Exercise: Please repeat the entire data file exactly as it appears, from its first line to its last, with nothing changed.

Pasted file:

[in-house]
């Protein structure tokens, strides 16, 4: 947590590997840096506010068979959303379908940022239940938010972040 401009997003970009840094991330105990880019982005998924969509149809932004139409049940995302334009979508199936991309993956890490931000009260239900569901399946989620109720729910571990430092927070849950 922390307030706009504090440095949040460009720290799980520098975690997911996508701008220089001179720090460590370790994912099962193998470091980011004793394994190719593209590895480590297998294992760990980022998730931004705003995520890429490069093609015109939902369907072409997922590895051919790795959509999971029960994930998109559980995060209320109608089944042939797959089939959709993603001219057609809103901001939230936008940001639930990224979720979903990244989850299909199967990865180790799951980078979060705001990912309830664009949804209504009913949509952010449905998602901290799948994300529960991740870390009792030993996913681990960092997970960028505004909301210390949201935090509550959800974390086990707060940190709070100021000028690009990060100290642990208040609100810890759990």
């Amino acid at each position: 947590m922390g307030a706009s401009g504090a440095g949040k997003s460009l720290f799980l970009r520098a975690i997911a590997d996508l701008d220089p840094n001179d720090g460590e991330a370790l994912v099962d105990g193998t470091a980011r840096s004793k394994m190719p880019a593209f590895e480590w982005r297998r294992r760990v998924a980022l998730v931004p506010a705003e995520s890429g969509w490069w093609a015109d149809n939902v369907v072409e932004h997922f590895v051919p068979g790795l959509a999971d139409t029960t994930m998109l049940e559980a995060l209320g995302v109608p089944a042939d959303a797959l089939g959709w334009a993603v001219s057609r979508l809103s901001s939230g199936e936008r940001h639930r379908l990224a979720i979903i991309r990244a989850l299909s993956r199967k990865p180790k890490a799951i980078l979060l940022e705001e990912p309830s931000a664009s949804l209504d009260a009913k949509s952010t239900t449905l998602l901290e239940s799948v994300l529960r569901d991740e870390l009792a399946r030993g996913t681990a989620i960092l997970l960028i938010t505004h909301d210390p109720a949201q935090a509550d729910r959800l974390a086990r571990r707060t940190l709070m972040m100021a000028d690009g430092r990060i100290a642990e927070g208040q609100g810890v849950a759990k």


[in-house]
């Protein structure tokens, strides 16, 4: 947590590997840096506010068979959303379908940022239940938010972040 401009997003970009840094991330105990880019982005998924969509149809932004139409049940995302334009979508199936991309993956890490931000009260239900569901399946989620109720729910571990430092927070849950 922390307030706009504090440095949040460009720290799980520098975690997911996508701008220089001179720090460590370790994912099962193998470091980011004793394994190719593209590895480590297998294992760990980022998730931004705003995520890429490069093609015109939902369907072409997922590895051919790795959509999971029960994930998109559980995060209320109608089944042939797959089939959709993603001219057609809103901001939230936008940001639930990224979720979903990244989850299909199967990865180790799951980078979060705001990912309830664009949804209504009913949509952010449905998602901290799948994300529960991740870390009792030993996913681990960092997970960028505004909301210390949201935090509550959800974390086990707060940190709070100021000028690009990060100290642990208040609100810890759990």
């Amino acid at each position: 947590m922390g307030a706009s401009g504090a440095g949040k997003s460009l720290f799980l970009r520098a975690i997911a590997d996508l701008d220089p840094n001179d720090g460590e991330a370790l994912v099962d105990g193998t470091a980011r840096s004793k394994m190719p880019a593209f590895e480590w982005r297998r294992r760990v998924a980022l998730v931004p506010a705003e995520s890429g969509w490069w093609a015109d149809n939902v369907v072409e932004h997922f590895v051919p068979g790795l959509a999971d139409t029960t994930m998109l049940e559980a995060l209320g995302v109608p089944a042939d959303a797959l089939g959709w334009a993603v001219s057609r979508l809103s901001s939230g199936e936008r940001h639930r379908l990224a979720i979903i991309r990244a989850l299909s993956r199967k990865p180790k890490a799951i980078l979060l940022e705001e990912p309830s931000a664009s949804l209504d009260a009913k949509s952010t239900t449905l998602l901290e239940s799948v994300l529960r569901d991740e870390l009792a399946r030993g996913t681990a989620i960092l997970l960028i938010t505004h909301d210390p109720a949201q935090a509550d729910r959800l974390a086990r571990r707060t940190l709070m972040m100021a000028d690009g430092r990060i100290a642990e927070g208040q609100g810890v849950a759990k």